• Courses in technical training, data processing and desktop publishing; or courses that are primarily business-oriented
  • Courses focused solely on how to use applications such as MS Word, Excel, PowerPoint.
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D

Dance

Transferable courses:

  • Theory, history, and performance; choreography; dance pedagogy; dance technique or notation courses offered in any department (e.g., dance; humanities; kinesiology; physical education, etc.).
  • Acceptable courses may include: ballet; contact improvisation; contemporary or modern dance; fundamentals of choreography; hip hop; history and appreciation of world dance; history of theater and dance; jazz dance, etc.

Not transferable:

  • Pilates, aerobics and water ballet are not transferable as dance courses; however, they are transferable as physical education (P.E.) or kinesiology courses and therefore limited to the P.E. maximum credit of 4 semester/6 quarter units.

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E

Education

Transferable courses:

  • Academic and theoretical in nature; courses that focus on theories of learning and/or elaborations of disciplinary understanding (e.g., thinking mathematically).
  • Focus on education within the context of history, politics, culture, law, public policy, and/or its effect on the individual and society.
  • Courses focused on human development within an educational context, such as early childhood education, or child development in education.
  • Courses combining introductory teaching information, state standards for the teaching professional, and K-12 content standards, as well as field experience in a school setting are acceptable.
  • One introductory education course is allowed for transfer credit.
Not transferable:
  • Courses focused primarily on the professional or applied aspects of education with little or no connection to relevant theory or research methodology.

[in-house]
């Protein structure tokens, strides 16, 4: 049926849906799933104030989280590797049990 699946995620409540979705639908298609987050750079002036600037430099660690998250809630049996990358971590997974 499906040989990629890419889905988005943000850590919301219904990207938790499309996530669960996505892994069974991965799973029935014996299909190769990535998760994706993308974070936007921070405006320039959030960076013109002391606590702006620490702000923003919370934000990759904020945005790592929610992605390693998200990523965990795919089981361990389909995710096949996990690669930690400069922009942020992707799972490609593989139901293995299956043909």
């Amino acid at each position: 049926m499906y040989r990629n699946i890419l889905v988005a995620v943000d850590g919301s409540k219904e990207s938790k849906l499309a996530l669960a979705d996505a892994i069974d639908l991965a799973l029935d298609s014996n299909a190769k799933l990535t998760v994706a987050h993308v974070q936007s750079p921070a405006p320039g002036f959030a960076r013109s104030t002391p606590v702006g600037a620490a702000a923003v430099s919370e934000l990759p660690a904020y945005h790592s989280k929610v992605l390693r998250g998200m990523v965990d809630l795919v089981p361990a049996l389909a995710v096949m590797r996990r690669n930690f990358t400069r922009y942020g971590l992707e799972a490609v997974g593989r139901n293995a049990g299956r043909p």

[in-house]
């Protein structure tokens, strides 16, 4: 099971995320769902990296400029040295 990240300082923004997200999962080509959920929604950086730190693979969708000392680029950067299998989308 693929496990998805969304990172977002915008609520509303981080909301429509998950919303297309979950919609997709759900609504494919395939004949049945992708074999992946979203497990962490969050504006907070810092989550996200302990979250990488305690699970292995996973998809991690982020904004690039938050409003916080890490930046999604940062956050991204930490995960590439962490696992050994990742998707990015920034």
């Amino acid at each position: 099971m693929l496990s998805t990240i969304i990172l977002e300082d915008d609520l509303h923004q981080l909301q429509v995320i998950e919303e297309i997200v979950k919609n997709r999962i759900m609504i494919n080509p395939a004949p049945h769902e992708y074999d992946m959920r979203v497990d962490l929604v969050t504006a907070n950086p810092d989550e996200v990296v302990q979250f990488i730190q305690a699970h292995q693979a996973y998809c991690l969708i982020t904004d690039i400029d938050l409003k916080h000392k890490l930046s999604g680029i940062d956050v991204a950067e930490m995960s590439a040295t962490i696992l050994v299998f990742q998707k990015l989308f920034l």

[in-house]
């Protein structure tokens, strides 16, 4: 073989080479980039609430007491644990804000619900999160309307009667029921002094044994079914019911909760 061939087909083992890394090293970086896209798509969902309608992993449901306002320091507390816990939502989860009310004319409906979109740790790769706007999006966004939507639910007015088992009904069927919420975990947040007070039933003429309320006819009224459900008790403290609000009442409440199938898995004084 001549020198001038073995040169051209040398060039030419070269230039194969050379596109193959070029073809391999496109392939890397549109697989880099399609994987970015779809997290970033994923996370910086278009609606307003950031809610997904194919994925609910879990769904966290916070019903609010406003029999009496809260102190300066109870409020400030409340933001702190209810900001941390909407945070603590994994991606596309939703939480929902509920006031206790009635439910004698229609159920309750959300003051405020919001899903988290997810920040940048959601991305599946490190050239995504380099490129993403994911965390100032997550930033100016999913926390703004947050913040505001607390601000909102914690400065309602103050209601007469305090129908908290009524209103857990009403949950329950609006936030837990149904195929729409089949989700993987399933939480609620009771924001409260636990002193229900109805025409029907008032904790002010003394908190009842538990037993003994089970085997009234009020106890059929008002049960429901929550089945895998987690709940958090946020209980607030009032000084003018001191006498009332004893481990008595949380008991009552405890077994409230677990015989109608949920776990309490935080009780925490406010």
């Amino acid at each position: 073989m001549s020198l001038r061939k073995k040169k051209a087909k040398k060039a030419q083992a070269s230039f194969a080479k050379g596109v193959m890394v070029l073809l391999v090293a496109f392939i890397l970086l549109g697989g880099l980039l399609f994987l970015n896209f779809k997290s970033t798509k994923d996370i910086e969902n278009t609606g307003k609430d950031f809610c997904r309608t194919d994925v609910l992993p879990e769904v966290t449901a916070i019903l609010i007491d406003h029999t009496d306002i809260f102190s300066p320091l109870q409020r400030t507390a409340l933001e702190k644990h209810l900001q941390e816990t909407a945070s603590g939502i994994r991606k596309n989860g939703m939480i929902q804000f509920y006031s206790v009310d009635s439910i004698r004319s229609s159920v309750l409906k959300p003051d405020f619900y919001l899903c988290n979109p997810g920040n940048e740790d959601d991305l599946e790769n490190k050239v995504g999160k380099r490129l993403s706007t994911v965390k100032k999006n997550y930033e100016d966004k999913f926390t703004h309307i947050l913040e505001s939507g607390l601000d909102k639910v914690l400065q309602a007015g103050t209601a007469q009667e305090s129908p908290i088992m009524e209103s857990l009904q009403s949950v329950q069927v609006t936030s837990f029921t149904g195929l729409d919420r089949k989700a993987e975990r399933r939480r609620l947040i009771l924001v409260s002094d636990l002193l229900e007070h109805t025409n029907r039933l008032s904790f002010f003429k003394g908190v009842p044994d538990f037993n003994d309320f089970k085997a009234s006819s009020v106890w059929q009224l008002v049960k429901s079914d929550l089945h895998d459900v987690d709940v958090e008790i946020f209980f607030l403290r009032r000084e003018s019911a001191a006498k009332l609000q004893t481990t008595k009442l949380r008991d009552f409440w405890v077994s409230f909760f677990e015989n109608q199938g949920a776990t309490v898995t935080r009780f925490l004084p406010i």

Engineering

Transferable courses:

  • Require strong theoretical component, but may include some application.
  • Credit may be granted for one course consisting of an introduction to the engineering profession and one course consisting of an introduction to engineering CAD.
  • Acceptable courses have included: Circuit Theory; Elements of Materials Science; Engineering Design and Analysis; Engineering Mechanics: Dynamics; Circuits, Devices, and Systems; Engineering Problem Solving; Introduction to Microelectronic Circuits; Principles of Materials Science and Engineering; Properties of Materials, etc.

Prerequisites:

  • Surveying courses require minimum prerequisite of trigonometry.
  • Most other engineering courses, including Circuits, Statics, and Properties of Materials, must have a prerequisite of calculus and calculus-based physics.
  • Examples of engineering courses that do not have calculus and calculus-based physics as prerequisites include: Introduction to Engineering; Introduction to Programming; Issues in Engineering; Engineering Graphics in Design; and Creativity and Entrepreneurship for Engineers. 

Not transferable:

  • Skills-oriented courses such as manufacturing technology or practical mappings.

English As A Second Language (ESL)

Transferable courses:

  • Only the highest levels of ESL, which prepare students for transferable English composition.
  • Must require progression to essay writing.
  • Maximum credit allowed: 8 semester/12 quarter units for courses that emphasize writing.

Not transferable:

  • Courses that focus exclusively on listening, reading comprehension, or speaking (conversational) skills.

English Composition 

Transferable courses:

  • Require extensive practice in writing (minimum 6,000 words).
  • Require a substantial amount of reading of significant literature.
  • Must include a writing handbook or evidence of similar writing pedagogy.

Prerequisites:

  • A course or an examination comparable to the UC Entry Level Writing Requirement.

Not transferable:

  • Remedial work in English, which is defined as work primarily focused on topics in spelling, punctuation, and grammar; and in the basic structures of sentences, paragraphs, and short essays.

English Literature 

Transferable courses:

  • Must include a representative reading list.
  • Children’s literature courses are acceptable as a genre but not as a teaching/selection guide for teachers/parents.

English/Writing

Transferable courses:

  • Topics may include fundamentals, history, or media studies, but must focus on writing.
  • May not meet the English Composition requirement for eligibility (UC-E).